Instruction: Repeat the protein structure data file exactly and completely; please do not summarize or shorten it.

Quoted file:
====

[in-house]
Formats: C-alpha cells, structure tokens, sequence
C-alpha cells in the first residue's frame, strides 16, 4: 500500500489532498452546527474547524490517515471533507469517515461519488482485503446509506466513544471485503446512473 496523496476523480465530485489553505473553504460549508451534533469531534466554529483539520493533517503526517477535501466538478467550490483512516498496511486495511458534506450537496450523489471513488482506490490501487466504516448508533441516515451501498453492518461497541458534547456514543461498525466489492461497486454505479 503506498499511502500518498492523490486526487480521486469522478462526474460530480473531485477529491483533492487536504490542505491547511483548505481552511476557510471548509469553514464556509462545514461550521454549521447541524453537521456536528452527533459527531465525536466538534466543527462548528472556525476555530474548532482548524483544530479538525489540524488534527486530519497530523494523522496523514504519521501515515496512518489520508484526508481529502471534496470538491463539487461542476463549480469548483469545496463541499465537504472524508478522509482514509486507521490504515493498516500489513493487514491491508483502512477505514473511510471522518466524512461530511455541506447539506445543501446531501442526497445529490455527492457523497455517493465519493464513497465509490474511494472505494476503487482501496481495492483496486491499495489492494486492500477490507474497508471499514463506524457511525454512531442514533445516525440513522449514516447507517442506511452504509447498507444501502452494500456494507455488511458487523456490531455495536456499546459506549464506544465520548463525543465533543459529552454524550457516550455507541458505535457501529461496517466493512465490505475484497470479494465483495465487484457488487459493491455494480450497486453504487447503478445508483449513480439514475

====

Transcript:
[in-house]
Formats: C-alpha cells, structure tokens, sequence
C-alpha cells in the first residue's frame, strides 16, 4: 500500500489532498452546527474547524490517515471533507469517515461519488482485503446509506466513544471485503446512473 496523496476523480465530485489553505473553504460549508451534533469531534466554529483539520493533517503526517477535501466538478467550490483512516498496511486495511458534506450537496450523489471513488482506490490501487466504516448508533441516515451501498453492518461497541458534547456514543461498525466489492461497486454505479 503506498499511502500518498492523490486526487480521486469522478462526474460530480473531485477529491483533492487536504490542505491547511483548505481552511476557510471548509469553514464556509462545514461550521454549521447541524453537521456536528452527533459527531465525536466538534466543527462548528472556525476555530474548532482548524483544530479538525489540524488534527486530519497530523494523522496523514504519521501515515496512518489520508484526508481529502471534496470538491463539487461542476463549480469548483469545496463541499465537504472524508478522509482514509486507521490504515493498516500489513493487514491491508483502512477505514473511510471522518466524512461530511455541506447539506445543501446531501442526497445529490455527492457523497455517493465519493464513497465509490474511494472505494476503487482501496481495492483496486491499495489492494486492500477490507474497508471499514463506524457511525454512531442514533445516525440513522449514516447507517442506511452504509447498507444501502452494500456494507455488511458487523456490531455495536456499546459506549464506544465520548463525543465533543459529552454524550457516550455507541458505535457501529461496517466493512465490505475484497470479494465483495465487484457488487459493491455494480450497486453504487447503478445508483449513480439514475